What is a Social Impact Bond?
A social impact bond (also known as social benefit good or social bond) is a type of financial security that provides capital to the public sector to fund projects that will create better social outcomes and lead to savings. Social impact bonds are a new development in finance; UK-based Social Finance Ltd introduced the first social impact bond in 2010 only.
Purpose of Social Impact Bonds
The purpose of social impact bonds goes beyond its financial component. The securities are intended to help align the interests of different entities – including governments, investors, social enterprises, and the general public – to develop effective solutions for public-sector problems.
Although the security is called a bond, social impact bonds lack most of the features of conventional bonds. Social impact bonds feature a fixed term, but they do not offer a fixed rate of return to investors. Instead, the repayment of the bonds primarily depends on the success of the project that has been subsidized using the bonds.
If a project is successful, the investors are repaid by the government using the savings that have been created by the project. However, if the project fails, the investors do not receive anything. Therefore, social impact bonds come with high risks for investors.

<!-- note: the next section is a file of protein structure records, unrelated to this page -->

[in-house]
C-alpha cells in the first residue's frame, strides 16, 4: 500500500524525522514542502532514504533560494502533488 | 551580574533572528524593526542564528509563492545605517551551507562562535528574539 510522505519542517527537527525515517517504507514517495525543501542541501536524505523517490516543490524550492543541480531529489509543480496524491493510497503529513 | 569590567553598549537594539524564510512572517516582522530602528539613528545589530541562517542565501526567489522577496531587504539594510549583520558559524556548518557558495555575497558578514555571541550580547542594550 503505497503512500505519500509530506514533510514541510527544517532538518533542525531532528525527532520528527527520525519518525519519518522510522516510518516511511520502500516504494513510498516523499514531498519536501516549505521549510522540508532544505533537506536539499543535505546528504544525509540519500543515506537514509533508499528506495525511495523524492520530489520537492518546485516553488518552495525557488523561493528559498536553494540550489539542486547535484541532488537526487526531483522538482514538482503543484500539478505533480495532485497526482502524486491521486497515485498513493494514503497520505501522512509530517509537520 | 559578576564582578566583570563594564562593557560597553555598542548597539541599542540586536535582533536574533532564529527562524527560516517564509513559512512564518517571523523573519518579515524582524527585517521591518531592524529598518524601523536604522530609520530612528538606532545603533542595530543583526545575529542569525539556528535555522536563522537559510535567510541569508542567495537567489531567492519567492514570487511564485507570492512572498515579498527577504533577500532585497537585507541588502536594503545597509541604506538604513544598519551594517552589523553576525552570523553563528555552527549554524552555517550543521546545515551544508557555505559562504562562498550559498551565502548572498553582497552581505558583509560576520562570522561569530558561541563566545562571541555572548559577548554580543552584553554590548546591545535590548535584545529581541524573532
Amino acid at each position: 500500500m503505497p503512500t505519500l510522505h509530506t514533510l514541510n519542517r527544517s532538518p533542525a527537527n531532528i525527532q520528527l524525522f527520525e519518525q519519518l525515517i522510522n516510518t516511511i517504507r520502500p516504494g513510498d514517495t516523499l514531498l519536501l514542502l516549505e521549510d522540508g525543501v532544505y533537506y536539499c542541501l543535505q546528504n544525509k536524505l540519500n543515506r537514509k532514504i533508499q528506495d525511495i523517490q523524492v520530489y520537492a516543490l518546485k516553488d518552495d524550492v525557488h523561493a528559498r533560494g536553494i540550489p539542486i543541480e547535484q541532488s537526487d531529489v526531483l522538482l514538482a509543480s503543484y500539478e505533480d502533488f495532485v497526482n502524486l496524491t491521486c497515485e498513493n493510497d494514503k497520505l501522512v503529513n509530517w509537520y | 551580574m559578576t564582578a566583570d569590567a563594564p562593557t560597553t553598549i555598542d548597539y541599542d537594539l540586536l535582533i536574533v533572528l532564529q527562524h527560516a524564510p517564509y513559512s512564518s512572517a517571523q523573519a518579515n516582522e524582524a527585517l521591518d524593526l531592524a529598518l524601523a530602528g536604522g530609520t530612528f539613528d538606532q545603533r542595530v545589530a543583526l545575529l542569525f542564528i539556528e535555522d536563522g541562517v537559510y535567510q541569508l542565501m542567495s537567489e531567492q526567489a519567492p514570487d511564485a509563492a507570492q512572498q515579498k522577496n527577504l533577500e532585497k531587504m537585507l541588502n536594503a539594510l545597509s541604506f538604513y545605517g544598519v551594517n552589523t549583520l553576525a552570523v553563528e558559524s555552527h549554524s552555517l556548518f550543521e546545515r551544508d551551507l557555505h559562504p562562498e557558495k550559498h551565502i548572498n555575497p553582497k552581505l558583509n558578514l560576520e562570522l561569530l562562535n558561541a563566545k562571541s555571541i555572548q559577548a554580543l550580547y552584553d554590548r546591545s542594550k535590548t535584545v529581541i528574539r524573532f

How Does a Social Impact Bond Work?
Social impact bonds are often differentiated from other fixed securities by the number of key players involved in the capital-raising process. The steps involved in the process include:
1. Identifying the problem and possible solutions
Generally, the process starts when the government identifies a challenge or problem in the public sector. Some of the problems include public safety, health, and family support services. Then, the government determines possible solutions to the identified problem, which can include a proven strategy or program that can be reproduced.
2. Raising funds for the project from private investors
After the potential solution has been identified, the government works to attract private investors to the project. The parties determine the quantifiable metrics that will indicate the project’s success.
Interested investors provide the required capital to support the operations and execution of the solution. Note that the capital is provided for the fixed term while the investors do not receive any interest payments for the duration of the project.
3. Implementing the project
The project manager uses the obtained funds to finance the project’s operations, and the service provider begins the implementation of the program.
4. Assessing the project’s success and paying the project manager and investors
At the end of the fixed term, an independent evaluator completes the assessment of the project’s success based on the predetermined metrics. If the project meets the criteria, the government pays the project manager, who then transfers the funds to the investors.
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